E. coli

E. coli meningitis is caused by bacteria which grow in the bodies of healthy people. Usually these bacteria do no harm, but some uncommon strains can cause serious disease. The vast majority of cases of E. coli meningitis are caused by a disease-causing strain known as E. coli K1.

Most cases of E. coli meningitis occur in newborn babies or babies under 3 months of age. In the UK and Ireland adults and older children almost never get E coli meningitis unless they have health problems that suppress their immune system, or have had head injuries or surgery to the head so that bacteria can enter via the head wound. It may also occur in people who have a CSF shunt (a device for draining excess fluid from around the brain to relieve pressure).

Infection in babies may occur during delivery, or from bacteria acquired in hospital, or in the home. Premature and low-birth-weight babies are at higher risk of contracting meningitis.

Infection by E. coli and similar bacteria tend to cause septicaemia (blood-poisoning) when it happens at birth or in the first two days after birth. When it occurs in babies more than 48 hours old it is more likely to cause meningitis.

Until about 1983, E. coli was the most common kind of neonatal (newborn) meningitis in the UK and Ireland, but since that time another kind, group B streptococcal (GBS) meningitis, has become more prevalent. It is estimated that E. coli causes about 20% of cases of neonatal meningitis, but less than 2% of cases of meningitis at all other ages. In developing countries, E. coli is a much more important cause of meningitis.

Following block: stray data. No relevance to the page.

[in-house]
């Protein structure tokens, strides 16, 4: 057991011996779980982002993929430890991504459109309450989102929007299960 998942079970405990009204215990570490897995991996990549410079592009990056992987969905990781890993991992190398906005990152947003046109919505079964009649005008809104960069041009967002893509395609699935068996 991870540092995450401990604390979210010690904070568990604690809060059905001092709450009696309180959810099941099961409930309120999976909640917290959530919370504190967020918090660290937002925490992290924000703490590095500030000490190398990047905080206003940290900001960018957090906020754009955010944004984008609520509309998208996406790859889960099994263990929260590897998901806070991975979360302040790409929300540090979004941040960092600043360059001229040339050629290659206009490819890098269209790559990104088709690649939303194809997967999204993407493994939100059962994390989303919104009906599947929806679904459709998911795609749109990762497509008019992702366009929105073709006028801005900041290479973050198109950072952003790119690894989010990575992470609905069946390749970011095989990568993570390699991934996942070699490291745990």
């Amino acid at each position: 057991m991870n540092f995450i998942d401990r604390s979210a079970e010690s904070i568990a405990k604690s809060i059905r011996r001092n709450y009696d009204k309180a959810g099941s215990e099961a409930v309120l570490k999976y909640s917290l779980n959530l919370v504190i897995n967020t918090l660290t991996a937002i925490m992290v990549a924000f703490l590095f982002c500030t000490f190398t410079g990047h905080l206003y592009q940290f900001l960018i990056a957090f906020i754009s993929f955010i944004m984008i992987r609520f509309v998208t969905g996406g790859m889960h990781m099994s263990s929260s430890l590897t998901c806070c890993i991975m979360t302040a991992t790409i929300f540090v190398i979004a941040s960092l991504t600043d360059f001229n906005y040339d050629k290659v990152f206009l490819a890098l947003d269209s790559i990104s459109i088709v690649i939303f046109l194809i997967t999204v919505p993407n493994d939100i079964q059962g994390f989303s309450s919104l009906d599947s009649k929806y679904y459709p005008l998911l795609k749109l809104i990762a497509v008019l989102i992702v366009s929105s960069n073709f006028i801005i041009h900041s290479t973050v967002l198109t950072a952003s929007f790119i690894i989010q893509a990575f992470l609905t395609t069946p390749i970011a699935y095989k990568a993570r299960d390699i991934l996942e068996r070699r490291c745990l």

E. coli meningitis can be successfully treated with antibiotics, but all bacterial meningitis, particularly in newborn and premature babies, is serious. Although 85% of babies affected recover, the chances of making a perfect recovery are not as high as with more common forms of meningitis that tend to occur in older babies and children.

In the future, prevention of E. coli meningitis in newborn babies could be possible by vaccinating mothers-to-be, but, as yet, no vaccine has been developed.

E. coli meningitis is often grouped with meningitis caused by other bacteria because the disease process, typical age and health problems of those affected, and the outcome are similar. Other such examples include:

  • Proteus
  • Klebsiella
  • Citrobacter
  • Salmonella
  • Pseudomonas
  • Serratia
  • Achromobacter
  • Flavobacterium and Chryseobacterium
  • Bacteroides

E. coli meningitis is the most common of these forms.

Louise Haisman
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